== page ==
A festering disagreement between state and federal officials over hunting methods on national wildlife refuges and preserves deepened Friday when the state filed a lawsuit challenging the authority of the National Park Service and the U.S. Fish and Wildlife Service to ban certain practices.
Among the methods park service officials banned on federal land:
* Taking wolves and coyotes (including pups) during the animals' denning season.
* Taking black bears with artificial light at den sites.
* Taking brown or black bears attracted to bait.
* Using dogs in black bear hunts. State law currently prohibits using dogs to hunt big game, with an exception for black bears. The park service will no longer honor this exception on national preserves.
* Shooting swimming caribou, a practice primarily used in the Noatak National Preserve in Northwest Alaska. Currently, state law prohibits taking big game that is swimming, but hunters may shoot a swimming caribou from a boat under power, and hunters can also shoot a caribou that has emerged from the water on the shoreline while the hunter is still in a moving boat. The new park service regulations will no longer recognize those exceptions on preserves.
In addition, Fish and Wildlife this summer imposed strict limits on predator control to its 77 million acres of national refuge land in Alaska, prohibiting:
* Killing cubs or sows with cubs or brown bears over bait;
* Using snares or traps on bears;
* Killing wolves or coyote from May through Aug. 9 and,
* Taking bears from an aircraft the same day air travel has occurred.
"Our primary purpose in Alaska is to conserve the natural diversity of predators," Mitch Ellis, chief of refuges for the agency's Alaska region, said at the time. "Managing predators to scarcity is inconsistent with that mandate."
The state contends the prohibitions are particularly damaging to subsistence hunters while unlawfully usurping the state's authority to manage wildlife within its borders.
"As Alaskans, we have a unique relationship with our land — especially in the most rural parts of the state where our residents rely on hunting and fishing to put food on the table," Gov. Bill Walker said in a press release. "These regulations impact our basic means of survival. Alaskans must be able to provide for their families, and the rules that have been put forward by the federal government do not do that."
Preserves are part of the national park system in Alaska generally open to hunting. The preserves were created in a compromise that led to passage of the Alaska National Interest Lands and Conservation Act in 1980. The act more than doubled the size of the national park system. More than 20 million acres went into preserves.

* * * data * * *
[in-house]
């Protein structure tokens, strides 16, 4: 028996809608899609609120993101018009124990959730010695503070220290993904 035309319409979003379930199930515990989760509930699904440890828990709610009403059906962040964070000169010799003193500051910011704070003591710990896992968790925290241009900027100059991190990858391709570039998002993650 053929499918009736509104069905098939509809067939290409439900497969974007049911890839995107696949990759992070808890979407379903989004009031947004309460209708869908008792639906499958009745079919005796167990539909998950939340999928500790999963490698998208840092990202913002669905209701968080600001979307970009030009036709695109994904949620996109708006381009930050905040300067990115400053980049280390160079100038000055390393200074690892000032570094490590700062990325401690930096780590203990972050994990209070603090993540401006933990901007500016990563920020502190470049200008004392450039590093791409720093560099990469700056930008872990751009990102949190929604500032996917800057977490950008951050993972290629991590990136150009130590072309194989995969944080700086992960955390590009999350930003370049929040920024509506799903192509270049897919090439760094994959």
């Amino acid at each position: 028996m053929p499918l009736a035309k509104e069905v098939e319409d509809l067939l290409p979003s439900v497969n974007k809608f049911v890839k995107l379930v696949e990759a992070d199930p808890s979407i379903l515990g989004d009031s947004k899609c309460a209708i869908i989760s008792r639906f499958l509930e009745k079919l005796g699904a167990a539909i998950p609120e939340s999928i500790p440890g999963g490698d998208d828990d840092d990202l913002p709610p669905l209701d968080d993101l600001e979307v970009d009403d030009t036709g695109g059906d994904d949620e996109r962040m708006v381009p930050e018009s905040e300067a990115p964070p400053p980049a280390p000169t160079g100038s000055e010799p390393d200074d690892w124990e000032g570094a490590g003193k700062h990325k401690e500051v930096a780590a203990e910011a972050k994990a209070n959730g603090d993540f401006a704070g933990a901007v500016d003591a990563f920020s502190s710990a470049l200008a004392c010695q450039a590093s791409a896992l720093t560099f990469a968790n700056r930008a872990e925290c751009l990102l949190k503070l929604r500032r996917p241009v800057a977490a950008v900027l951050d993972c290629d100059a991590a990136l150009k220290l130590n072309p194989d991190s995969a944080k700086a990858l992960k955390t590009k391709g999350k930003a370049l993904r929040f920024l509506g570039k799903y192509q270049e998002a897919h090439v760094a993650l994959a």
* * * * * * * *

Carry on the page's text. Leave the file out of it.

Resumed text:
The state was to maintain management over wildlife on those lands but things got complicated because the action provided rural Alaska residents special hunting privileges on federal lands.
Subsistence hunting is the hunting done by rural residents. They can hunt in both preserves and parks. Other Alaska hunters wishing to hunt on federal land, along with sport hunters from outside Alaska, are allowed only in preserves, which make up about 38 percent of the 54 million acres of land managed by the park service in Alaska. Preserve hunting generally occurs under state regulations.
Neither state nor federal officials claim that any wildlife populations taken by the methods federal officials find objectionable are at risk, even though both the Central Arctic and Western Arctic caribou herds are in a deep slide.
For years, state biologists have been entrusted with managing wildlife populations that roam across federal, state and local land.
"These federal regulations are not about predator control or protecting the state's wildlife numbers," state Attorney General Jahna Lindemuth said in a press release. "These regulations are about the federal government trying to control Alaskans' way of life."
However, Alaska regional park service director Bert Frost two years ago said the restrictions simply codify "long-standing prohibitions for wildlife harvest seasons and methods that were traditionally illegal under state law, but in recent years have been authorized by the state of Alaska in an effort to drive down predator populations and boost game species."
Manipulating natural population dynamics conflicts with National Park Service law and policy.
"This rule does nothing to restrict or limit federal subsistence hunting on NPS-managed lands," Frost noted at the time. "It would make permanent the small number of temporary restrictions we have put in place annually for the past four years, and largely maintain the status quo."
But Sam Cotton, commissioner of the Alaska Department of Fish and Game, disagrees: "To preserve the ability to hunt for future generations, state officials need the flexibility to manage wildlife populations. These regulations remove that flexibility."
Contact Mike Campbell at firstname.lastname@example.org